Are you spending more than an hour each day scouring job postings in search of a new job?
If yes, stop.
These published postings are part of the visual job market and result in the submission of hundreds (even thousands) of resumes. While searching the visual market may provide leads and land an interview, hiring managers are more likely to prioritize internal candidates and referrals previously identified in the hidden job market.
That’s the market I want you to shop.
Instead of spending an hour or two daily hunting fresh postings, I want you to re-focus your primary effort on making connections and optimizing your online branding. Not only will this activity help you learn more about how to break into a job or field but it’s also where recruiters are hoping to find you.
Unsure where to start? Here are three quick steps you can take today to enter the hidden market:
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Have you heard the story about the $5 haircut? The story goes that there is a small town barber (let’s call him Barber Smith) who has most of the town’s business for many years charging $7 per haircut.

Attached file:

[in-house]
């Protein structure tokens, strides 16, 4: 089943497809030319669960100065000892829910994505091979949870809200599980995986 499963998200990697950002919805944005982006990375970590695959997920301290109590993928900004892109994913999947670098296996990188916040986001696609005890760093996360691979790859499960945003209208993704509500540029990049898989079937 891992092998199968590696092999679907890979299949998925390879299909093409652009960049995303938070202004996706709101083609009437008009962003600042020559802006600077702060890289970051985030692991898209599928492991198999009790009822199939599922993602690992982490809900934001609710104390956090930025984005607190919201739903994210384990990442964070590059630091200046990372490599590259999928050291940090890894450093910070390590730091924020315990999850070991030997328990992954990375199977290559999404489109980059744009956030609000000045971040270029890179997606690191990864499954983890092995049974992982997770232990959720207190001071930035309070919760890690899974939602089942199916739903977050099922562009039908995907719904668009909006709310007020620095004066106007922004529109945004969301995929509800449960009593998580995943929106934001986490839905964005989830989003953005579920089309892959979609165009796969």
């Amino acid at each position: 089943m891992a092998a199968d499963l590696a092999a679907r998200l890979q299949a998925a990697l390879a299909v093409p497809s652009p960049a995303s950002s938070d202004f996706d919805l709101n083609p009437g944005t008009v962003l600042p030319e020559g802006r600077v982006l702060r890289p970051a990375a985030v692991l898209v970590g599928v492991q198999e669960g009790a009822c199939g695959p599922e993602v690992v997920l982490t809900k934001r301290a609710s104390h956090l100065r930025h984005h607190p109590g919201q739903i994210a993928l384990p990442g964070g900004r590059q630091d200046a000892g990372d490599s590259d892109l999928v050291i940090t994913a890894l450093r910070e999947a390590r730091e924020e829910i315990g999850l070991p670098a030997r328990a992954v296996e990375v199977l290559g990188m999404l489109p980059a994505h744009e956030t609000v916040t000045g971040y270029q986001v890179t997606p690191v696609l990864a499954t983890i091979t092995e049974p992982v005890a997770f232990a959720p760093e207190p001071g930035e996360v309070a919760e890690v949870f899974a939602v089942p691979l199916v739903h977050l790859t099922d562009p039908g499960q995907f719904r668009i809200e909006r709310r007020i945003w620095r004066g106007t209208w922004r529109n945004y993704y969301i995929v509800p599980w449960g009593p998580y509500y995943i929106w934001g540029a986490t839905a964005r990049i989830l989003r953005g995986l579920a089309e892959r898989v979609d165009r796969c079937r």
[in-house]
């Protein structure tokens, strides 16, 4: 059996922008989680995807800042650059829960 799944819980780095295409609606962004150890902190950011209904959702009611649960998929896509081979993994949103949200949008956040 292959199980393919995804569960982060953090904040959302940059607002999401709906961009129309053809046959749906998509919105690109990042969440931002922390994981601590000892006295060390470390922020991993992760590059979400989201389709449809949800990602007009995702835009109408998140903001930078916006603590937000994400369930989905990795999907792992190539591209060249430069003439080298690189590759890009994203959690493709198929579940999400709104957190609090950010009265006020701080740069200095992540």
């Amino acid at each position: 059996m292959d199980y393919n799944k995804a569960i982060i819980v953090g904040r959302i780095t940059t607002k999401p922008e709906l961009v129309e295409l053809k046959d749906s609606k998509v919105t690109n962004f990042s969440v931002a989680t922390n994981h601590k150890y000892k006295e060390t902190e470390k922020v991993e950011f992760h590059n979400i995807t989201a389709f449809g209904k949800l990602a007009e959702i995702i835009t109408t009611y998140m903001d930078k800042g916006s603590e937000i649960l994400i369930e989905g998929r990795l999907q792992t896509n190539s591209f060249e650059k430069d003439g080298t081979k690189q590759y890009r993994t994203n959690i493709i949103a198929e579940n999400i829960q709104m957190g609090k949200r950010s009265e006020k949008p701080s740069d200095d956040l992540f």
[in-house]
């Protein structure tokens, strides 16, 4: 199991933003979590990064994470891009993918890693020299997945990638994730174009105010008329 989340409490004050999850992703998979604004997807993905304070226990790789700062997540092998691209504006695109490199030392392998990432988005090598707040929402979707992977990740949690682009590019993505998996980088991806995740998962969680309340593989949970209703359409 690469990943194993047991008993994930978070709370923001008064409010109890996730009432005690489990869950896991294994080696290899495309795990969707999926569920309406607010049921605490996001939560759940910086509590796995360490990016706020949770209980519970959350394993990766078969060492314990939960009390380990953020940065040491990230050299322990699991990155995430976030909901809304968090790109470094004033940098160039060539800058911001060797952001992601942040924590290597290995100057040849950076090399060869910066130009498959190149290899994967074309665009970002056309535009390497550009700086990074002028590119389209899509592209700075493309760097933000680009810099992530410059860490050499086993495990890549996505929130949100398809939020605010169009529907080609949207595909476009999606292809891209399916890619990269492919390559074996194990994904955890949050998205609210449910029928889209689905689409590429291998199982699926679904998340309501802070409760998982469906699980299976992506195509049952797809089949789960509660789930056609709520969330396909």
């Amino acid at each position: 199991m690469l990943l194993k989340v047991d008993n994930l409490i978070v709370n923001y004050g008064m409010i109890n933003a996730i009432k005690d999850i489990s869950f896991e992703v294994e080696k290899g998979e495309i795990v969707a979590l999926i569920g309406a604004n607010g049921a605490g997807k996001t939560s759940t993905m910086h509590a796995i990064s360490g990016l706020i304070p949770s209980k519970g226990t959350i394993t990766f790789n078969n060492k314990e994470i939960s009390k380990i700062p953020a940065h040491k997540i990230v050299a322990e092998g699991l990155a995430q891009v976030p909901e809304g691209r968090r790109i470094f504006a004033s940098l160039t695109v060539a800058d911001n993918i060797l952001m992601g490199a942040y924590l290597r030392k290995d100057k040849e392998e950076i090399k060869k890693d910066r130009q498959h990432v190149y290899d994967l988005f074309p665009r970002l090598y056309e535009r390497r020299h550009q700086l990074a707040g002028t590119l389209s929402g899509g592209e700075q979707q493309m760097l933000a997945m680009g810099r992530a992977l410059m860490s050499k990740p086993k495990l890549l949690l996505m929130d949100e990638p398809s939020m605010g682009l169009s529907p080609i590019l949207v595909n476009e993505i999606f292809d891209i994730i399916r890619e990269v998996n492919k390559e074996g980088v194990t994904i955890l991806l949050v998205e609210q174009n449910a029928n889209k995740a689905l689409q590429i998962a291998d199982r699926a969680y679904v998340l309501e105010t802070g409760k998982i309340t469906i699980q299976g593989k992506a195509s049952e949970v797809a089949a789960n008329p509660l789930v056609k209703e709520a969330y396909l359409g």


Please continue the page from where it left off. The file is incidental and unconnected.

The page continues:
One day, a new barber (Barber Jones) moves to town and sets up shop directly across from Barber Smith. Barber Jones promptly places a “$5 Haircut” sign on the front of his store.
As can be expected, many of Barber Smith’s long-time customers stray to Barber Jones to save $2 on a haircut. Not surprisingly, the cheaper haircuts turn out to be substandard with the cuts growing out uneven and unmanageable.
Of course, none of this surprises Barber Smith, who puts up a new sign of his own: “We fix $5 haircuts.”
The moral of the story: Sometimes the cheapest option is not the best choice.
Sometimes I feel like Barber Smith when meeting clients unhappy with resumes prepared by a service promising to undercut the competition. In an effort to save money, they have settled for a service unable to provide high-quality goods. In the end, no one wins as the job seeker fails to get maximum results, and the resume service develops a reputation for falling short of professional standards.